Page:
When the specification Mentions VOL for a conditioned IOL then why they define IOL again?enter image description here

  • \$\begingroup\$ Note how they appear under different columns: Parameter and Condition. \$\endgroup\$
    – DKNguyen
    Sep 3 '20 at 15:40
  • 2
    \$\begingroup\$ You asked the same question a few days ago. The answer hasn’t changed since then. \$\endgroup\$
    – The Photon
    Sep 3 '20 at 15:45
  • \$\begingroup\$ OP has asked this before and is still asking? Okay. Ask yourself this: You have a slowest and fastest running speed. If I ask you how fast you can make a delivery, are you going to say one of those speeds? Or are you going to ask me how heavy the package is so you can figure out your actual speed? \$\endgroup\$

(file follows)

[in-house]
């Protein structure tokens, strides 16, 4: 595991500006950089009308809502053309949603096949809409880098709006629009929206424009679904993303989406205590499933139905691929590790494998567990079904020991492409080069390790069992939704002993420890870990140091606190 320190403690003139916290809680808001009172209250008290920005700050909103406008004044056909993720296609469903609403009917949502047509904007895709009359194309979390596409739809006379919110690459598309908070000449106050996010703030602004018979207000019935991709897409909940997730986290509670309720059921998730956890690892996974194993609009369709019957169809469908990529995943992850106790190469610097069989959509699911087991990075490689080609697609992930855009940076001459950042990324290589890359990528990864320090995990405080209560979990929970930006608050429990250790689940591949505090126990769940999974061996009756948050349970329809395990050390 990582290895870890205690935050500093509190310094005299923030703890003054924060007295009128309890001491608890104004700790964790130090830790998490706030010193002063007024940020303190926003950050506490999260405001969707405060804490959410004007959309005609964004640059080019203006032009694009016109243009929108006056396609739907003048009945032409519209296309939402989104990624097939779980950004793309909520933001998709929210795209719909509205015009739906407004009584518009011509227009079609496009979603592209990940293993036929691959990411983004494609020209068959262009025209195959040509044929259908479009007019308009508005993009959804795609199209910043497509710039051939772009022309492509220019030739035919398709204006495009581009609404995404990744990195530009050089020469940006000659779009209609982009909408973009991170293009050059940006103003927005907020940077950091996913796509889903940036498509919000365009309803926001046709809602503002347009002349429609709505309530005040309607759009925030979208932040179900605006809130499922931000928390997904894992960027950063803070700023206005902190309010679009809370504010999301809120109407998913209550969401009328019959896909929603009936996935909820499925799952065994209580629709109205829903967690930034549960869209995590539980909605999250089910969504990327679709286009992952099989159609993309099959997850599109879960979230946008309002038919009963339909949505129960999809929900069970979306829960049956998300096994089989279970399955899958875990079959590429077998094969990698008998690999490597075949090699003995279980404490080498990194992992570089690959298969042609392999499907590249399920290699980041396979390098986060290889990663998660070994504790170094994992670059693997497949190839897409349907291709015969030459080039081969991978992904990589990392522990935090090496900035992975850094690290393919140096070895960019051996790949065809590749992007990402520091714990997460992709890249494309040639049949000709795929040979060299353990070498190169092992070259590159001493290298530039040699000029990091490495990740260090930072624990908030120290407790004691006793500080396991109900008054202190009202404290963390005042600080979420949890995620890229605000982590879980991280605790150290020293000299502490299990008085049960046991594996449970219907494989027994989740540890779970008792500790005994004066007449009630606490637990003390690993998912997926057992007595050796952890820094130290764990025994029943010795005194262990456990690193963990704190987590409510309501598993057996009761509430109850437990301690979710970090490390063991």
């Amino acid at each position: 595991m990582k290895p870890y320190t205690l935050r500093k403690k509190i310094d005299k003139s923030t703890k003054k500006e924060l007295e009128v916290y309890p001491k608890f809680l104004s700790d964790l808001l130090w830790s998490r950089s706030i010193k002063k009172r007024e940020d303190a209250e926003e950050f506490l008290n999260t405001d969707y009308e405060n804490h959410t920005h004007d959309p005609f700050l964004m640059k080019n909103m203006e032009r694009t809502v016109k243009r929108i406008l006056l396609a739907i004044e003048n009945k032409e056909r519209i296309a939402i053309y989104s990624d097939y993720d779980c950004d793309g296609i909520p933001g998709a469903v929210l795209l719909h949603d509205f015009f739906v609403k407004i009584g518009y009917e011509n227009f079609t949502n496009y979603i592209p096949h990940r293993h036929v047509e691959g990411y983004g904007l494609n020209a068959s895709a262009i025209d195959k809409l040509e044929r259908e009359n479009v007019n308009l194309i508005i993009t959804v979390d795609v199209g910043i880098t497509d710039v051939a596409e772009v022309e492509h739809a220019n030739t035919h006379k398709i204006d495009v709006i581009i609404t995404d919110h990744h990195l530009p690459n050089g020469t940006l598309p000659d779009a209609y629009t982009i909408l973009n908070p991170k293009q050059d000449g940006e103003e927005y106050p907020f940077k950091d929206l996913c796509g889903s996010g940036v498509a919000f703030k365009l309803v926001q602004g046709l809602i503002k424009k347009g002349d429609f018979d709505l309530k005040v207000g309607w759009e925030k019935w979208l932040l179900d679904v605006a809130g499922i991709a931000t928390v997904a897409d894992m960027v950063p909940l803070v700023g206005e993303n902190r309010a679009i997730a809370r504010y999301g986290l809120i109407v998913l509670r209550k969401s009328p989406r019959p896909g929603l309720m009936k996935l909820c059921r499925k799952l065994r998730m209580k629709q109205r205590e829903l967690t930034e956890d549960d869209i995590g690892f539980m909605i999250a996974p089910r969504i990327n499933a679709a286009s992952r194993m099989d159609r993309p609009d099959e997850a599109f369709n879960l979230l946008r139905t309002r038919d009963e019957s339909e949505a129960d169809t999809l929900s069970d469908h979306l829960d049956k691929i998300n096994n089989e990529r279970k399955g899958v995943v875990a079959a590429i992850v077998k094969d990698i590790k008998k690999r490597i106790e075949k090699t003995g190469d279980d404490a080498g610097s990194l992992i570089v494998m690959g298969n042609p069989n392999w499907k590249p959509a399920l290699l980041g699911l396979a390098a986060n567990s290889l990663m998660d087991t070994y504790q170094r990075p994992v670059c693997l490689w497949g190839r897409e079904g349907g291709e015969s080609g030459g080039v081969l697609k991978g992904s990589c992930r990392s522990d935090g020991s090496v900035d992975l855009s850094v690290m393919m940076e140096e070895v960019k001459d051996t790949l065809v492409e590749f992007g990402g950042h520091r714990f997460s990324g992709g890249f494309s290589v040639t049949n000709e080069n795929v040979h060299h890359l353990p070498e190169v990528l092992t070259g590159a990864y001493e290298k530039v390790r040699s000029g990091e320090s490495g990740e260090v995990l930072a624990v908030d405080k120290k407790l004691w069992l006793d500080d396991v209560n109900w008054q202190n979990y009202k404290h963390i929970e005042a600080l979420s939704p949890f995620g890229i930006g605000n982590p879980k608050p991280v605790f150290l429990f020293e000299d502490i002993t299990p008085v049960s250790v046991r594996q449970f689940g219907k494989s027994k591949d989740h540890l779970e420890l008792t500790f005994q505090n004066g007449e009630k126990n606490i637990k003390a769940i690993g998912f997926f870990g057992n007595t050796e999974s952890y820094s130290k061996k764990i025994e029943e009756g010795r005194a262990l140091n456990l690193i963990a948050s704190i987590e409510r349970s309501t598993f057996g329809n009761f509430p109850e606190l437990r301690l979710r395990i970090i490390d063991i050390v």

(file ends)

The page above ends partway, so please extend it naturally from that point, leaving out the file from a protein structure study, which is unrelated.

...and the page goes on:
– DKNguyen
    Sep 3 '20 at 15:55
  • \$\begingroup\$ DKNguyen, I still didn't get it. \$\endgroup\$ Sep 3 '20 at 16:12
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    \$\begingroup\$ Does this answer your question? Why are VOL and IOL seperately defined in I2C and SMBUS? \$\endgroup\$
    – marcelm
    Sep 3 '20 at 16:50

Different I2C modes and have different specifications due to speed requirements, and the specs also differ based on supply voltage as at low voltages the current sinking ability is less too. That's all there is to it.

Faster speeds require higher currents (stronger pull-ups to be faster) and have relaxed Vol specs.


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